Eventually we boarded a train from Almaty, Kazakhstan to Urumqi, China (Xinjiang Province). A longer stay in Almaty would have been nice only a bus was out of the question-the border was closed (the road, actually. Darn snow!)-and trains only made the run 3 times a week. Our options were to leave the followign night or overstay our 5-day transit visas. Tired already of Kazakh police, a rapid departure was deemed optimal. A 30-hour ride, our tickets claimed. Leaving at 10:40PM, arriving....later. We left at 10:40 on the 14th and arrived at 6AM on the 16th. Looong ride. Eventful, in a way. About an hour before hitting the Chinese border, 2 Kazakh cops on the train checked passports. Only mine and my sis's were taken for 'further inspection'. 1o ticks of the minute hand later they returned and asked us to come to their berth to talk. Guess what? Another extortion attempt! We were 'missing' a form that a guard at the border said was not needed. It would be no problem if we paid a 'fine'. Same routine as before. Sis explained to me, we both muttered unhappily and sat around until they got bored and said that "it'd be ok". Assholes. I thought cop harassment was bad in Uzbek, but it's worse in Kazakhstan. Crooked cops....ain't they great? Finally the border arrived. Our berth mate, a Chinese woman, started talking with my sis when she realized a common language (that would be Chinese, the 6TH language my sis has spoken in my presence thus far). Warnings about Kazakh customs people flowed like rotten milk from her mouth. Her trip into Kazakhstan wisened her to the ways of the customs folk. Our money pouches got shoved into our pant legs and valuables were buried under clothes and such at the bottom of our packs. Seems the guards like to go thru your stuff and keep money they find as well as items that may catch their attention. Nice. Our worries were unsubstantiated this time as they didn't even go thru our bags. They only kept the train at the border for 4 hours, constantly tramping up and down the hallways looking 'impressive'. Their last act of bullying (before making us wait another hour) was to have everyone in the car leave their berth and stand in the hallway outside while they checked for....something. In an act solely intended as a display of "look at how much power we think we have, and you can't do anything about it", they ruffled our jackets and pillows and sheets (yes, we took the expensive sleeper car, thank god [only because there were no hard seats]). Official, I am sure. I mean, the guys doing the ruffling had on tool belts containing a flashlight and screwdriver! Maybe they wanted to fluff our pillows as a thanks for being patient? Oof. 4 hours!! Then we had to deal with the Chinese (a relief! Not words I thought I'd ever say). Our bags got emptied (we got to do it, they kept their hands off which was nice) and our passports were returned within an hour. But for some reason we remained motionless for another 2 hours.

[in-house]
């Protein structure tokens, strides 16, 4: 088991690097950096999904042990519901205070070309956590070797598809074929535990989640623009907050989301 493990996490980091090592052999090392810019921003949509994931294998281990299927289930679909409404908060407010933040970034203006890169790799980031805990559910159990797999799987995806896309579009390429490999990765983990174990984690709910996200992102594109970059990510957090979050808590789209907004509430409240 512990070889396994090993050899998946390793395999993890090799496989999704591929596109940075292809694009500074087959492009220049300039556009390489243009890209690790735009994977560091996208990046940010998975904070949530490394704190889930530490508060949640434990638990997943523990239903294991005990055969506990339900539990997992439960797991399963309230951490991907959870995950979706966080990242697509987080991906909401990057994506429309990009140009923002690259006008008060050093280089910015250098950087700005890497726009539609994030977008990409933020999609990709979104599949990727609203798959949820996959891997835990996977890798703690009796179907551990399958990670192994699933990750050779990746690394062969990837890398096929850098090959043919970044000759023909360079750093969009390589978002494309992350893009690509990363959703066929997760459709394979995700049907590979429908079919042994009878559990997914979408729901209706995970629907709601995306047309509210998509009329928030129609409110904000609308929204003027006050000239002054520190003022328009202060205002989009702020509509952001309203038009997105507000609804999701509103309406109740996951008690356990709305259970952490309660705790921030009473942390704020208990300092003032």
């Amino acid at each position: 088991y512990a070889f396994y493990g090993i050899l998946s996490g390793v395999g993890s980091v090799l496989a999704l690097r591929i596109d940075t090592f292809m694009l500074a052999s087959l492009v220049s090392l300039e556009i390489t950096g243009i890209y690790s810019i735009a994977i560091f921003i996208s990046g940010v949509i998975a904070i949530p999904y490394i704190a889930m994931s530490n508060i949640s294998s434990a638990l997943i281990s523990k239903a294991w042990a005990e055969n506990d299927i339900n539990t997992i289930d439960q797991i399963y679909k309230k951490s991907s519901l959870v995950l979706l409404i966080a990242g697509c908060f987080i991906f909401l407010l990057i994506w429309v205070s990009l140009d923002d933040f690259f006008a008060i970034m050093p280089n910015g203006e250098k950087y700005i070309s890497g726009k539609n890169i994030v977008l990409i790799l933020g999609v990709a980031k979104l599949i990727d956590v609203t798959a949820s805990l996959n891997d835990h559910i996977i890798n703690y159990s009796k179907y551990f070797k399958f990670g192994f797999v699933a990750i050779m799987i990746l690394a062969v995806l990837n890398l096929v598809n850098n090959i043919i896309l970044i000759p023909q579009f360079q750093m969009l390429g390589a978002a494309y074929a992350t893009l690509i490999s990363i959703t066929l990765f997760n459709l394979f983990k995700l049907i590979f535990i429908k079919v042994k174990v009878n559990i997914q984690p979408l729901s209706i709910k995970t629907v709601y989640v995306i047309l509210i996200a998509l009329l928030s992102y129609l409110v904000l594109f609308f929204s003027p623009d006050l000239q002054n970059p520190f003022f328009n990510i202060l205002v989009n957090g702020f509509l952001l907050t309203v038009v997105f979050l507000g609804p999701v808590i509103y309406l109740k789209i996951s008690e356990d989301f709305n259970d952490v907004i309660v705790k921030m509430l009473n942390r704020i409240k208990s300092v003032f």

Which brings us to the end. Fortunately, sis asked if the train passed thru her town which is 3-4 hours by train from Urumqi. They said yes and saved us 10 hours of travel and some cash. 5am dumped us unceremoniously into the -20 degree C streets. As I've said before, those are not conditions conducive to bargaining. The taxi guy ripped us off and charged us the foriegner's rate (it is a known fact in China that there is a higher cost for us non-Chinese), DOUBLE the amount that sis has ever spent in a taxi here (she does speak english; he didn't care).

To sleep.

More later

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Name: Corey
Location: Portland, Oregon, United States

I'm on a journey with no destination. The path is constantly changing direction but there are always adventures to be had. "Never" and "always" have left my lexicon.

WWW http:/www.jimspeak.blogspot.com